a little something extra

Tuesday, September 26, 2006

RIP and Thanks to Ann

Ann Richards, the former Governer of Texas, died last week of esophageal cancer. I didn't have time to blog about her then, but I have 30 minutes to spare and think I'll do it now.

In the summer of 1988, when the Democratic National Convention was happening in Atlanta, I was enrolled at Emory but was not in Atlanta at that moment. Instead, I was in Washington DC, working (volunteering) at the American Legion Auxiliary's Girls Nation program. I had participated in Delaware Girls State when I was in high school, and went on to the Girls Nation program. A couple of years later they asked me to come back and work, so I spent a couple of weeks there, and during that time caught Gov. Richards' keynote speech on television.

Ann's famous quote from that speech, of course, was, "Poor George [Sr.]. He can’t help it. He was born with a silver foot in his mouth."

Well, Ann had me right then and there. This was the first national election in which I was eligible to vote, and I had some strong opinions about whom I would vote for and why. But like many young voters, I voiced my opinions stridently, loudly and often. Ann taught me something about the use of humor as a persuasive device, and Lord knows she was a master at that.

I recommend reading the whole speech, by the way. The "foot in his mouth" thing is funny, but there are many more serious points in that speech that are worth refreshing ourselves on 20 years later.

A few years later, I moved to Texas myself. I hadn't seen that coming. But when I got there, Ann was governor. For the first few years, while I was buried up to my eyeballs in the demands of grad school, I had only the haziest awareness of what was going on in the city of Austin, let alone the state. But any time something did penetrate, I was reminded of what an impressive woman Ann Richards was. She came into the Governor's Mansion with some HUGE messes to deal with. And one by one, by persuading the unwilling, skilfully shaming the unwise or dishonest, and standing for what she believed the people of Texas had called her to do, she cleaned them up.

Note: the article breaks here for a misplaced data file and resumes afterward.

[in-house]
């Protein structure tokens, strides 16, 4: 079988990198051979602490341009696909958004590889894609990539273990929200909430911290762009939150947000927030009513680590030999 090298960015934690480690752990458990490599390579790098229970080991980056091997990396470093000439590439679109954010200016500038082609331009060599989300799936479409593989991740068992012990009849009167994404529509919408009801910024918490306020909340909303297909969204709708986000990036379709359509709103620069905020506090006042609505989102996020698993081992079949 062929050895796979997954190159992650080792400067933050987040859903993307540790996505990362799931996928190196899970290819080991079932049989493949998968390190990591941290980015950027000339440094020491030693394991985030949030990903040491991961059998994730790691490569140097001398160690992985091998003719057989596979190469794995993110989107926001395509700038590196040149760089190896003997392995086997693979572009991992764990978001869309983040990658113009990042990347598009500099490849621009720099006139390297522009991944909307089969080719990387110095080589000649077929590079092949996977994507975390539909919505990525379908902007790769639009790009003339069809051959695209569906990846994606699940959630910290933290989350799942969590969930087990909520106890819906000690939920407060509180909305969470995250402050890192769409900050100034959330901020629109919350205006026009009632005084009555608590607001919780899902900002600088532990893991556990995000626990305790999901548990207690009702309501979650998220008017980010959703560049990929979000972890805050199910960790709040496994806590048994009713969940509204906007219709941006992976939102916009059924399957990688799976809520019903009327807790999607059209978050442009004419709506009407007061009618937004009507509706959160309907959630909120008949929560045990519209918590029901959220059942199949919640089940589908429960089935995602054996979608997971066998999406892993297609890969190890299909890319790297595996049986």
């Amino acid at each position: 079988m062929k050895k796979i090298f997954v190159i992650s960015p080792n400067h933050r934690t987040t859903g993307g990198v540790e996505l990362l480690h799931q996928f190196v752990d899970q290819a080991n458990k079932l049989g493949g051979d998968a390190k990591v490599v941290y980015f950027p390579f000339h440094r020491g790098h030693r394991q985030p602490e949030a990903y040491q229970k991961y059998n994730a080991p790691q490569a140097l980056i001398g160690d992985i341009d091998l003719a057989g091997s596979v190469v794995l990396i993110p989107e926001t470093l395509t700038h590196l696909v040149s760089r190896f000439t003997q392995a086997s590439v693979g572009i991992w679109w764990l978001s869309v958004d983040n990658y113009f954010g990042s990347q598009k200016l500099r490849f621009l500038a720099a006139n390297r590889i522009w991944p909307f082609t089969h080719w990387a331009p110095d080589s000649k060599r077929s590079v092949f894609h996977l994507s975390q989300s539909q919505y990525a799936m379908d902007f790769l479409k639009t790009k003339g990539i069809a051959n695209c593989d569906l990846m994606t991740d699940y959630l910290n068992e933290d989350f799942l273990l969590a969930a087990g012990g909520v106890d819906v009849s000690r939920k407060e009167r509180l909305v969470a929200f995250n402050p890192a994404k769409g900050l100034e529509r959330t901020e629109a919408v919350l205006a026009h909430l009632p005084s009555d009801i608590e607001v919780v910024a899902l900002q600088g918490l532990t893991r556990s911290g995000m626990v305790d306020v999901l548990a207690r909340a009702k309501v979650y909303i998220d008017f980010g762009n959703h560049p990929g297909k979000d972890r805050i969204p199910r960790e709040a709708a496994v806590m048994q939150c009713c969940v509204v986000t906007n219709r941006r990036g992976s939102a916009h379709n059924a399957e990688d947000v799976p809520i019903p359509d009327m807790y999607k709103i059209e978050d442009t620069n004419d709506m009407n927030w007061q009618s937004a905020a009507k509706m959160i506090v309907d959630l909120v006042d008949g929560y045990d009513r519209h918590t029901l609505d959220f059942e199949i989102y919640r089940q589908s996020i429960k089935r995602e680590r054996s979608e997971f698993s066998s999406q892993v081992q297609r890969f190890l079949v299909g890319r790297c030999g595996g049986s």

By the time I graduated in 1994, Ann had only a few months left in office. That year, she lost her reelection campaign to You Know Who.

So the next time I saw Ann, it wasn't in public life. She attended the funeral of my friend Juan Javier, who had been a very young rising star in Texas politics. I happened to arrive at the church just as Ann finished climbing the steps. She stood there in her perfect suit, white hair coiffed and handkerchief ready, and took a moment by herself before she went inside. I slowed down my progress up the sidewalk, and waited till she'd gone through the doors before I started up the steps. I didn't want to disturb whatever she might have been thinking.

Only last week as I read the L.A. Times obituary of Ann Richards, did I find out about the tremendous commitment she had to Alcoholics Anonymous. The more people I know who work that program, the more regard I have for its effectiveness, and especially for the way it creates a deliberate community that can catch and support individual people who may slip on their way up a very steep and rocky road.

So now I want to say two things: Ann, I salute you for everything you accomplished in your life. And I would give a lot to be a fly on the wall for the first conversation Ann Richards and Barbara Jordan have in Heaven.


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